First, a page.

Laura Shaver has a routine.
Every morning, she goes to a Vancouver pharmacy for a dose of methadone, which she has been prescribed to stem withdrawal symptoms she would feel if she did not take the drug.
As of Feb. 1, the compound she will be taking will be 10 times stronger, as Ms. Shaver and thousands of others enrolled in British Columbia’s methadone maintenance program adapt to a new formulation of methadone.
That new formulation will bring B.C. in line with other provinces, including Alberta, that have added Methadose to the lists of medications covered by provincial health care plans. The rationale behind the change is better safety and quality control, because pharmacists will no longer have to mix methadone into a compound solution. But there is also a risk of overdose among prescription and illicit users because of the increased concentration.
“If both the doctors and the pharmacists have to take training in this, that means it is something pretty heavy,” Ms. Shaver, president of the B.C. Association of People on Methadone, said in a recent interview.
“So if you can spend all that time doing that, why are you not putting up posters and letting us know about the change?”
Currently, B.C. pharmacists provide methadone in a one-milligram-per-millilitre solution that is typically stirred into an orange-coloured drink that methadone clients consume while they are at the pharmacy or in some cases, take away as “carries.” Starting Feb. 1, pharmacists will dispense Methadose. The red, cherry-flavoured solution is a commercial preparation that does not have to be compounded by a pharmacist.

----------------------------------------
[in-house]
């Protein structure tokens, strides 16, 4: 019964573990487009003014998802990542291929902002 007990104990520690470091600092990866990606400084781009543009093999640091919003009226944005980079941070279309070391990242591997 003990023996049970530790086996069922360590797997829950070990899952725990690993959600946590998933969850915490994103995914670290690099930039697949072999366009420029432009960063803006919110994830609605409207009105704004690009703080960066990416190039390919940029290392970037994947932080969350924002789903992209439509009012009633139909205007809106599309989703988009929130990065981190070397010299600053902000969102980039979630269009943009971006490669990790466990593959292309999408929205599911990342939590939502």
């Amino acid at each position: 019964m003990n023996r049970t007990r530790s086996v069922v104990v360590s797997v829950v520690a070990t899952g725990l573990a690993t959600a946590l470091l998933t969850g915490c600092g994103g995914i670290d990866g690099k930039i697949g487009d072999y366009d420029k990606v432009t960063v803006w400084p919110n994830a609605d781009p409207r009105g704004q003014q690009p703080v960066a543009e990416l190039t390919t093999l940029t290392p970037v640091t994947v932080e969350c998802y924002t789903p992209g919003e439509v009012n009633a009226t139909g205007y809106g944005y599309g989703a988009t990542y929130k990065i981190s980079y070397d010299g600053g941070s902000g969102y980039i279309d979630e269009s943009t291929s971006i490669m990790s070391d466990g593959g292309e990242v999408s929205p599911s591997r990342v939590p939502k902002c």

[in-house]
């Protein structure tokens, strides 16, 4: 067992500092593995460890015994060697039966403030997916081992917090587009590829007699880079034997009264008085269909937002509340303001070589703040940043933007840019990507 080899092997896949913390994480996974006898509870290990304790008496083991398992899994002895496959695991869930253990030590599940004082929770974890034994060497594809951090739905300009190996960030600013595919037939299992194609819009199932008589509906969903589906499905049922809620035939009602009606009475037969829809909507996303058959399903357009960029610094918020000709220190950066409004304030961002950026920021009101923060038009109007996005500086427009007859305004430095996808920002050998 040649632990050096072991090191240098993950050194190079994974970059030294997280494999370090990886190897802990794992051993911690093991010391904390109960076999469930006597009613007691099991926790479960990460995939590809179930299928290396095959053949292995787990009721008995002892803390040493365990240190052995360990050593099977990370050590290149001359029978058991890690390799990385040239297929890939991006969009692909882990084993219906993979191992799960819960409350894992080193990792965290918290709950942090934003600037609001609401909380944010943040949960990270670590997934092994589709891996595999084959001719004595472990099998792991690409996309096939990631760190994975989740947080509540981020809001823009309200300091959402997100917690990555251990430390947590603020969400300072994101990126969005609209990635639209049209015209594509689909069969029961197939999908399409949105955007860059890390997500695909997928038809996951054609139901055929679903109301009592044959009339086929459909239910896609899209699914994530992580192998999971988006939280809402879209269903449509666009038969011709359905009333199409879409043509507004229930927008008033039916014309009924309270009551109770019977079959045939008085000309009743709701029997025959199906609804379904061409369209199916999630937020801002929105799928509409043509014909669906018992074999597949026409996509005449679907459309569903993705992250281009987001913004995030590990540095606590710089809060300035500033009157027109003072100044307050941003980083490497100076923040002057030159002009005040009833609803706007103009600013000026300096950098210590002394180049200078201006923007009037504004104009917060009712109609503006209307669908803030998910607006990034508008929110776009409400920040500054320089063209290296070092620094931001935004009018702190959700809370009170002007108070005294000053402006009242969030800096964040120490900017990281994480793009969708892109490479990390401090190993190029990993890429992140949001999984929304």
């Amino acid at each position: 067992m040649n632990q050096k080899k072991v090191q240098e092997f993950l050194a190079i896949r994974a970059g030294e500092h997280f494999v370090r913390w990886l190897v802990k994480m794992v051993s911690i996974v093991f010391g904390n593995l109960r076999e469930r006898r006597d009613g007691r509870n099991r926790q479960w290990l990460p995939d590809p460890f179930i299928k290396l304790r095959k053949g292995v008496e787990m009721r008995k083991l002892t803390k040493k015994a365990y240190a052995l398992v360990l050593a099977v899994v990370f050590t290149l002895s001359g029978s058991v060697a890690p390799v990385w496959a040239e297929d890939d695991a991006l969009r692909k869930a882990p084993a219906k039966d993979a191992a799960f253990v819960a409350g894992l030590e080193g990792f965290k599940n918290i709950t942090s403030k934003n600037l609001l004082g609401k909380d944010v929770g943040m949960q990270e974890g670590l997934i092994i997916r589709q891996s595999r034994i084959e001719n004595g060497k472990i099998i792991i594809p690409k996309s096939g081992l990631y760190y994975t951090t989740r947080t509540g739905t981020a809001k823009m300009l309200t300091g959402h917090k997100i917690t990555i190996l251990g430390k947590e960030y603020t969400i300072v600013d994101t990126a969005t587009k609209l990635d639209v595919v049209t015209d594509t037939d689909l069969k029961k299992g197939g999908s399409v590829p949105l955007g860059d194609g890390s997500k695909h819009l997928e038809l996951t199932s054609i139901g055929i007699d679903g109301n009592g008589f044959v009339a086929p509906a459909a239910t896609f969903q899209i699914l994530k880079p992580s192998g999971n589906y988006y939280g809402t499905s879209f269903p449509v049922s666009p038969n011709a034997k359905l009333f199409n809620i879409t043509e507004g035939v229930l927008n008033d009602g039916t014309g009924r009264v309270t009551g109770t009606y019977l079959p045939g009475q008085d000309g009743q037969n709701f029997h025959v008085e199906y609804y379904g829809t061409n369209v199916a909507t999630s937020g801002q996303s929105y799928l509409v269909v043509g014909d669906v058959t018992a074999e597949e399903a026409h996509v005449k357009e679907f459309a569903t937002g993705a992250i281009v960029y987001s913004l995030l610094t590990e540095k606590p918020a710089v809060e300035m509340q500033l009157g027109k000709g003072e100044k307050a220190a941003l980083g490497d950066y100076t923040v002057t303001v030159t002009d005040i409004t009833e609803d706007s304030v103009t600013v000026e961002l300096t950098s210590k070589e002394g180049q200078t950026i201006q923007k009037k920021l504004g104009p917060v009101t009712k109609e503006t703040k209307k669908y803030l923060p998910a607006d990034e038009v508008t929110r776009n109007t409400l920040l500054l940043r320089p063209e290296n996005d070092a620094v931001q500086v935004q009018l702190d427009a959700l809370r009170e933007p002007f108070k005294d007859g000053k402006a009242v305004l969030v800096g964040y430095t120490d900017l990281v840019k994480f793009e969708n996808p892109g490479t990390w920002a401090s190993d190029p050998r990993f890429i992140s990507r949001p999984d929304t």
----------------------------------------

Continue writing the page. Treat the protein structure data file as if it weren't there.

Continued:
At 10-milligrams-per-millilitre, Methadose is also 10 times stronger than the solution currently used by the nearly 15,000 people who are enrolled in B.C.’s methadone maintenance program to treat their addiction to heroin or other opioid drugs.
Many users do not know about the pending changes, says Ms. Shaver, who has been on methadone treatment for several years.
That lack of knowledge could result in dangerous overdoses and even deaths among prescription users and those who may buy illicit methadone on the street, she says.
Ms. Shaver says her group is working on a poster campaign that will tell people about the new regime.
The provincial Ministry of Health says it is implementing the change to “reduce the risk of errors” associated with the current methadone formula.
Health Canada approved Methadose, which comes in a clear, sugar-free solution or the red variety, in 2012. B.C.’s PharmaCare program will cover the drug starting next month. Costs of the new formulation are expected to remain about the same.
In a December bulletin, the B.C. College of Physicians and Surgeons noted patient safety concerns, including the risk of overdose and the cherry-red colour that resembles other over-the-counter medications.
People in the methadone program can be prescribed the drug to be taken at the pharmacy – a witnessed ingestion – or as “carries” – typically enough for a few days or even a couple of weeks – they can take home. Doses vary from person to person, with the average dose somewhere between 70 to 120 milligrams per day.
At the one-to-one concentration of the current methadone solution, patients were used to drinking an amount of liquid that corresponded to their dosage. If they were to drink the same amount of Methadose as they do of their current compounded solution, they would ingest 10 times the amount of medication.
“It’s the volume that’s going to be the biggest change for the actual patient,” says Dr. Ailve McNestry, deputy registrar with the College of Physicians and Surgeons of B.C.